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Re: Corroded antennas



Aluminum oxide is a nearly perfect insulator, in fact it is the dielectric in
electrolytic capacitors, and all aluminum acquires a thin coating of it soon
after the metal is worked. In fact the oxide film is so strong it usually
prevents further oxidation of the aluminum. That being said, I would suspect
that if your connections to everything are sound, that the oxide film would
have no more effect than a coat of paint, since current does not flow through
the film at all. That being said, I would suspect that heavy powdery oxidation
of aluminum  caused by salt water exposure could cause problems in a couple of
ways:

First, like rust it can eventually compromise the structural integrity of the
antenna, especially where it might be fastened to a mast or clamped together
with a different metal due to electrolytic corrosion.  As an experienced ham,
you are  aware of the problems with electrical connections already. You may
want to look for a product called DeOx, which is used by electricians who work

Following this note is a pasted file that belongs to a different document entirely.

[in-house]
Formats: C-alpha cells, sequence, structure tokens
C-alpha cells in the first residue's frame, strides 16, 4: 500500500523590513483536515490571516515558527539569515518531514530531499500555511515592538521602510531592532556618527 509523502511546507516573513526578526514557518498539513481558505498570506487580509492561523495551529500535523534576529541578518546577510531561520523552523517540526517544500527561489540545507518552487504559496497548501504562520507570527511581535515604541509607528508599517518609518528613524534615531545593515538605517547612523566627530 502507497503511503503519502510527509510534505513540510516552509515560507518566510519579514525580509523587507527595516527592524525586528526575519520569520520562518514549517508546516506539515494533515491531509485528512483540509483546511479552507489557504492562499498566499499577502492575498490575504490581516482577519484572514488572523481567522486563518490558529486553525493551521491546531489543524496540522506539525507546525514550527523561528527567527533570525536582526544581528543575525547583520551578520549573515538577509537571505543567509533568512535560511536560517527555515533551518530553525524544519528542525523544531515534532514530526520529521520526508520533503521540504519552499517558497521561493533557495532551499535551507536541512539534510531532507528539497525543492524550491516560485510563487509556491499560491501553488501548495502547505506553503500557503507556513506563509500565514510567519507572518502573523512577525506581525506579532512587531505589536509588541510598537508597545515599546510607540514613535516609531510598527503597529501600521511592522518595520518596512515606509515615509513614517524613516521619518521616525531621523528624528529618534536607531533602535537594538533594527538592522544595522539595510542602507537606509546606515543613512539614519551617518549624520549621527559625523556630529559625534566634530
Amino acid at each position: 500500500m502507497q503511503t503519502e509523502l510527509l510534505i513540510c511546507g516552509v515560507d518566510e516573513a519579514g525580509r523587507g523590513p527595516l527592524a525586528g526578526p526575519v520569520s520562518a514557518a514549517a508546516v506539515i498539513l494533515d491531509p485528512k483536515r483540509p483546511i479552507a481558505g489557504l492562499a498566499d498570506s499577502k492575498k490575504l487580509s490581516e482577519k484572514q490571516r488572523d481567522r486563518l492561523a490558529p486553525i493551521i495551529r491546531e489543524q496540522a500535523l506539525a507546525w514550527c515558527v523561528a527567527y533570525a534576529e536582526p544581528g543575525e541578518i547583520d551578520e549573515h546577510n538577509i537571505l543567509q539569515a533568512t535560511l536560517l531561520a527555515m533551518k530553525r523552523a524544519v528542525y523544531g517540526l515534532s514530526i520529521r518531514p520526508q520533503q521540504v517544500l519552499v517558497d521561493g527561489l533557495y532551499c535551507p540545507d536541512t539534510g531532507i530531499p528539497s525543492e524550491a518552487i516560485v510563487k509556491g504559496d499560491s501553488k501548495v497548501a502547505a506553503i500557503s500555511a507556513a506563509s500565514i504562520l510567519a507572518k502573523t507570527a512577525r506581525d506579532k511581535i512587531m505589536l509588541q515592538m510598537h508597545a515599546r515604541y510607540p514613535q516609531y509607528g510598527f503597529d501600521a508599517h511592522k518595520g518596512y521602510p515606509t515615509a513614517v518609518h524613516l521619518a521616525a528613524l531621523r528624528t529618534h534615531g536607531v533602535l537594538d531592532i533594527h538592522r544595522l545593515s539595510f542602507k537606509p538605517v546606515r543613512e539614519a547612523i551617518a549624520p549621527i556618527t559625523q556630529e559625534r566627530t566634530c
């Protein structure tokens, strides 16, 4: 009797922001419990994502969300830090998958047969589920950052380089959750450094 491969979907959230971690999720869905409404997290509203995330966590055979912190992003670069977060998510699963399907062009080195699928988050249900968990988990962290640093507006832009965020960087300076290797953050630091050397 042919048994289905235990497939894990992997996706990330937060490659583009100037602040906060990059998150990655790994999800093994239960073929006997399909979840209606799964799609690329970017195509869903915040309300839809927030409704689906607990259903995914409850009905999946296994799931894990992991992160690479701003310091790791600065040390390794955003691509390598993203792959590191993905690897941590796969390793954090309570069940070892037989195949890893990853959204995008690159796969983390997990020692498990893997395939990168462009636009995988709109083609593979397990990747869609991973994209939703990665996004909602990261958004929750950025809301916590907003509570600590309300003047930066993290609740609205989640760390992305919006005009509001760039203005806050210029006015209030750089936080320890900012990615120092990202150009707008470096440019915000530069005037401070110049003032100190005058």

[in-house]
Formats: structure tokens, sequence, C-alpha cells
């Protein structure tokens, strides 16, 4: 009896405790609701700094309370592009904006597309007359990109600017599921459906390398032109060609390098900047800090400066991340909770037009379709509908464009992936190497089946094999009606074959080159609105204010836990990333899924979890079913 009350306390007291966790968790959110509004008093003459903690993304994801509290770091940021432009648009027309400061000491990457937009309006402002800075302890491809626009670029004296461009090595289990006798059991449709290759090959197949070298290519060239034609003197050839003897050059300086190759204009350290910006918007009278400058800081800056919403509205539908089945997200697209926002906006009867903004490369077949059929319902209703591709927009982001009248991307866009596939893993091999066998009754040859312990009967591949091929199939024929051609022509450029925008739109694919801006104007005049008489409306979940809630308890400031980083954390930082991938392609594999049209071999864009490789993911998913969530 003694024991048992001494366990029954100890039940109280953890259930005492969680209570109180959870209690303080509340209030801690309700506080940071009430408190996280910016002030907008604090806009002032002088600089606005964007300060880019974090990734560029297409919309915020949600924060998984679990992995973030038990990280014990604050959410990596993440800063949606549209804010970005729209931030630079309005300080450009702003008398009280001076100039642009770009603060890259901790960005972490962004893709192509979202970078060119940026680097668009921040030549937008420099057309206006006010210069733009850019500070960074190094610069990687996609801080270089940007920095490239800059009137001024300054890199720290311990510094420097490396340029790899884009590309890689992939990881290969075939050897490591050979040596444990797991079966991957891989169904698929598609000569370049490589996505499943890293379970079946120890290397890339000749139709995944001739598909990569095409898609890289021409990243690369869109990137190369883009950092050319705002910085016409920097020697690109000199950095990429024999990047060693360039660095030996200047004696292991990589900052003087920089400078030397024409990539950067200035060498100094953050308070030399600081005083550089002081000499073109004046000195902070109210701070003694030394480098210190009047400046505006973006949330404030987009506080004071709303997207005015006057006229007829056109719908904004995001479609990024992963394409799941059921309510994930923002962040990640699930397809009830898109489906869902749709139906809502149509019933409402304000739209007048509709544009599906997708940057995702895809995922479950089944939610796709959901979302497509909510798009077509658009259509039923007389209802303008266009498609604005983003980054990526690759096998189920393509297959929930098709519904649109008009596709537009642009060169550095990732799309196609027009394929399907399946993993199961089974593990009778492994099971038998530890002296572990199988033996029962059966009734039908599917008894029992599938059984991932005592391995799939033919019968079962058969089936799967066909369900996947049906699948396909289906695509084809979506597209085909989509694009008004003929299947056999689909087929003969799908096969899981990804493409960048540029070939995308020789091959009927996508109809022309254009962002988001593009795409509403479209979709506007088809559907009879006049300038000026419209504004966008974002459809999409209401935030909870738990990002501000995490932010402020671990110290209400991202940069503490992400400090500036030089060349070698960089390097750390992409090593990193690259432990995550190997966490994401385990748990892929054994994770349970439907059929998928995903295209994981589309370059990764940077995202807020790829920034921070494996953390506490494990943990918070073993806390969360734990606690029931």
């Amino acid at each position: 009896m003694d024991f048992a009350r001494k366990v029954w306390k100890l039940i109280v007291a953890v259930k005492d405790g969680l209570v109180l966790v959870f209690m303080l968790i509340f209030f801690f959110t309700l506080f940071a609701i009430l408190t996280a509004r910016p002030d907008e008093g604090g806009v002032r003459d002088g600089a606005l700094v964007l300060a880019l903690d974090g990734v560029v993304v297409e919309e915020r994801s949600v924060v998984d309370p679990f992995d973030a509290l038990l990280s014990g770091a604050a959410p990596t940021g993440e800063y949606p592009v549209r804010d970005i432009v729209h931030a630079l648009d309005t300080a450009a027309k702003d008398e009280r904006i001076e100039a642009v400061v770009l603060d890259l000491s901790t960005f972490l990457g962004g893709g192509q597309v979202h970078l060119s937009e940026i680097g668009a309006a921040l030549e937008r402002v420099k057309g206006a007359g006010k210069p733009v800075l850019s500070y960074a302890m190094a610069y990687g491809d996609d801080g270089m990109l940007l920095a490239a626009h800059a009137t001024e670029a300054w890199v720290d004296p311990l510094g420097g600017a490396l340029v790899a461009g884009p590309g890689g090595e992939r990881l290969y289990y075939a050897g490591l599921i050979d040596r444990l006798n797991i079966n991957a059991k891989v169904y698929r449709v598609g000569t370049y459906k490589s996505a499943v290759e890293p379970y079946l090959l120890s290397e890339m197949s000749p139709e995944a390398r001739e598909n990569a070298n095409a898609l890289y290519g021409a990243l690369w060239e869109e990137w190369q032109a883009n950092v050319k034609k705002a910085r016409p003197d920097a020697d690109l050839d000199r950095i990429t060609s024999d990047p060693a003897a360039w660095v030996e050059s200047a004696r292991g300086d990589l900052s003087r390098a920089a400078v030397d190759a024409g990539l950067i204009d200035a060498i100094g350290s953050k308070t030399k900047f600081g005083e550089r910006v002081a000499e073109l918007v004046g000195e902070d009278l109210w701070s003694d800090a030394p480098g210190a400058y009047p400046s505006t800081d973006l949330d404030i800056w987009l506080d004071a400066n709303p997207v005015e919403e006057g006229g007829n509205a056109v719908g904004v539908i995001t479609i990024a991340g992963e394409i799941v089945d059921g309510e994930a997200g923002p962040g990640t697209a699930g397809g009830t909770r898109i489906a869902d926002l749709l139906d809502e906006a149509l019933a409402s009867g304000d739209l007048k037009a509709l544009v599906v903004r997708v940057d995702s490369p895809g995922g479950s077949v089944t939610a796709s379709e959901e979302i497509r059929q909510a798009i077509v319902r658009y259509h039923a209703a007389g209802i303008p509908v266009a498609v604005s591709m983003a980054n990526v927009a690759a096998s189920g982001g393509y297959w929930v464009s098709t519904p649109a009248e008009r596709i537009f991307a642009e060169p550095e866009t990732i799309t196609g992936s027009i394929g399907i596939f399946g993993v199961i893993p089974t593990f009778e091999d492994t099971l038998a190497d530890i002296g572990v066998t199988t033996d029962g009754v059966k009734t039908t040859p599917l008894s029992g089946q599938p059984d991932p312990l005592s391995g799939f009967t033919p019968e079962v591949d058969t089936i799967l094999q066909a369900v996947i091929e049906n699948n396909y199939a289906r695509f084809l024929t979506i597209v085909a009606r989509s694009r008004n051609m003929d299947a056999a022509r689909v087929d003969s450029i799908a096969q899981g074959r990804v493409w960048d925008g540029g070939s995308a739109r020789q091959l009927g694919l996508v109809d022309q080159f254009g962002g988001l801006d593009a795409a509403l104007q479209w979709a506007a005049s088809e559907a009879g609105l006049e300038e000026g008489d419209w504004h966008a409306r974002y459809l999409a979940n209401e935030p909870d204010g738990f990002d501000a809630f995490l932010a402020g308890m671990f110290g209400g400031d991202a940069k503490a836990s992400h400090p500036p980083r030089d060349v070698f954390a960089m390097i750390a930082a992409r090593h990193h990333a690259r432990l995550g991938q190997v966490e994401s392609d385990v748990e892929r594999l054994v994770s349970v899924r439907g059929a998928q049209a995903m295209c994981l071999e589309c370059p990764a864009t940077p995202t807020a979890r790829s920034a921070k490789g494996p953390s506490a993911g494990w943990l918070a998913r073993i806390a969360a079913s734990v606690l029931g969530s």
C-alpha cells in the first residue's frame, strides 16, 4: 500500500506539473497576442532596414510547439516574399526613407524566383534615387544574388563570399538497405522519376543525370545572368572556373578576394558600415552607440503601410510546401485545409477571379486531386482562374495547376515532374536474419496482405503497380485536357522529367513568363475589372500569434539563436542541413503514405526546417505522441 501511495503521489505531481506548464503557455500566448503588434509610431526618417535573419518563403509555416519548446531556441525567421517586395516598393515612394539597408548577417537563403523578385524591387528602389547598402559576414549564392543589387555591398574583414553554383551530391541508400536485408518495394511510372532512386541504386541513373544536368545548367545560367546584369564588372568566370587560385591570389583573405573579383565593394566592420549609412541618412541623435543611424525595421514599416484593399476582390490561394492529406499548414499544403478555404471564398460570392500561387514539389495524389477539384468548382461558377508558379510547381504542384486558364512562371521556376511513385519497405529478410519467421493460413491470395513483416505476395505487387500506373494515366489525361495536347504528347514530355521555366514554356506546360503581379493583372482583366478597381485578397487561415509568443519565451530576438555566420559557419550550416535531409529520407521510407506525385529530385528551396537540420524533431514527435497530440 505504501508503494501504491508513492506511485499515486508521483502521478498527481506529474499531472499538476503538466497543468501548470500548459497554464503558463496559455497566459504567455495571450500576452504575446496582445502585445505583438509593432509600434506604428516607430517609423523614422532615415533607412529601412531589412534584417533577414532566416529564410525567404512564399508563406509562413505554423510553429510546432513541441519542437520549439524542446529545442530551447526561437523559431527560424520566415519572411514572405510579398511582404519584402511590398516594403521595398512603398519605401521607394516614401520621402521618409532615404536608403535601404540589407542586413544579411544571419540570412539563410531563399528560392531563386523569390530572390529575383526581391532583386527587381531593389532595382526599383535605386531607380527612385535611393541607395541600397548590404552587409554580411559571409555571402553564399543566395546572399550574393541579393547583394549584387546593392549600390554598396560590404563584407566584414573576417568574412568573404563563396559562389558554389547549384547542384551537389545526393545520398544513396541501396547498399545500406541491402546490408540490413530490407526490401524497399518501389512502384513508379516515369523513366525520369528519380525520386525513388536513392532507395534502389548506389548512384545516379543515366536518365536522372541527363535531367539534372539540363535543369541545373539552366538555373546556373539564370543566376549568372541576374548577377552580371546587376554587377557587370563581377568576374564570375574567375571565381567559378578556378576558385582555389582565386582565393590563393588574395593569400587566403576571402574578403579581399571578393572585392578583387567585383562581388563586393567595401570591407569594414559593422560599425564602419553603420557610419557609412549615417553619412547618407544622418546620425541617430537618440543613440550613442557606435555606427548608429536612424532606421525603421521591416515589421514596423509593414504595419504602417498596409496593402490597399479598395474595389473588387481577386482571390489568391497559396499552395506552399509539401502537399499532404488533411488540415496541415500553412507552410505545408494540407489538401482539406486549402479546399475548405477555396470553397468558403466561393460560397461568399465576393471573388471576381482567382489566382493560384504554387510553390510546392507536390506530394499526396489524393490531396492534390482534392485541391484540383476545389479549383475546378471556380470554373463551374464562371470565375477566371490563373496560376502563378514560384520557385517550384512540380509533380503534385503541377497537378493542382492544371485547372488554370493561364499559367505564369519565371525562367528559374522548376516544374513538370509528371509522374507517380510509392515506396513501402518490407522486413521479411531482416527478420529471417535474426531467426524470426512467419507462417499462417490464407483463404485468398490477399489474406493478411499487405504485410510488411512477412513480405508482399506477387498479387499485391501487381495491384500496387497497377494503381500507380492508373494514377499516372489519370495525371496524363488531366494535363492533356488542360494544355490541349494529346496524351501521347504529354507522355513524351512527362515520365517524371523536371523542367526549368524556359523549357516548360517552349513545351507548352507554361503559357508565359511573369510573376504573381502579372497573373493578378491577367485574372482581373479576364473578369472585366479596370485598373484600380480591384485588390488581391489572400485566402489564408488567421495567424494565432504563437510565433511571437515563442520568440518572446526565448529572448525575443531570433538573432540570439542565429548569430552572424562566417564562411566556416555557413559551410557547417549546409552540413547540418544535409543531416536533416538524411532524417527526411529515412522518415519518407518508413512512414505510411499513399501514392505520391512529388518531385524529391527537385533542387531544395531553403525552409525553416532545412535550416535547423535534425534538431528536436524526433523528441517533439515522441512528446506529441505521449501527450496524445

with aluminum wiring to help protect these critical areas..

Secondly, I suspect that over time corrosion etches  the surface of the
aluminum, which would destroy the smooth path that current flowing over the
skin of it takes, increasing the skin resistance of the conductor. I have
worked with CATV hardline on my antenna farm, which uses aluminum shielding
and an aluminum center conductor, but the aluminum center conductor is clad
with a very thin layer of copper to improve performance ,  so I suspect that
heavy etching that is more than a couple thousanths deep could have a
measureable adverse effect on  the antenna. This effect would increase with
frequency, being less of a problem at 2 meters than at UHF or Microwave
frequencies.

As a practical matter, you may want to polish at least the driven elements and
perhaps the reflective elements and a few of the adjacent director elements on
a beam with a material such as Scotchbrite or  fine emery cloth, and coat the
freshly polished aluminum with a clear lacquer to protect them. I wouldnt
worry too much about the boom or directors more than a few elements away from
the driven element.

Bob Bruninga wrote:

> Here is one for the experts.
>
> Living near the bay, most antennas are covered with a white almost sandy
> corrosion layer.  As routine maintenance, I occassionally re-do the
> connections and polish the metal-to-metal contact areas (to avoid RF
> mixing products), but I never thought much about the aluminum element.
> Hey, its still a conductor...
>
> Ah, but what about the skin effect?  If the RF is actually flowing only on
> the "outside" of the conductor, then maybe this crud level could be
> affecting my performance through I-squared-R losses in the "skin"..
>
> Has anyone seen an analysis of element corrosion on skin effect?
>
> de WB4APR@amsat.org, Bob
>
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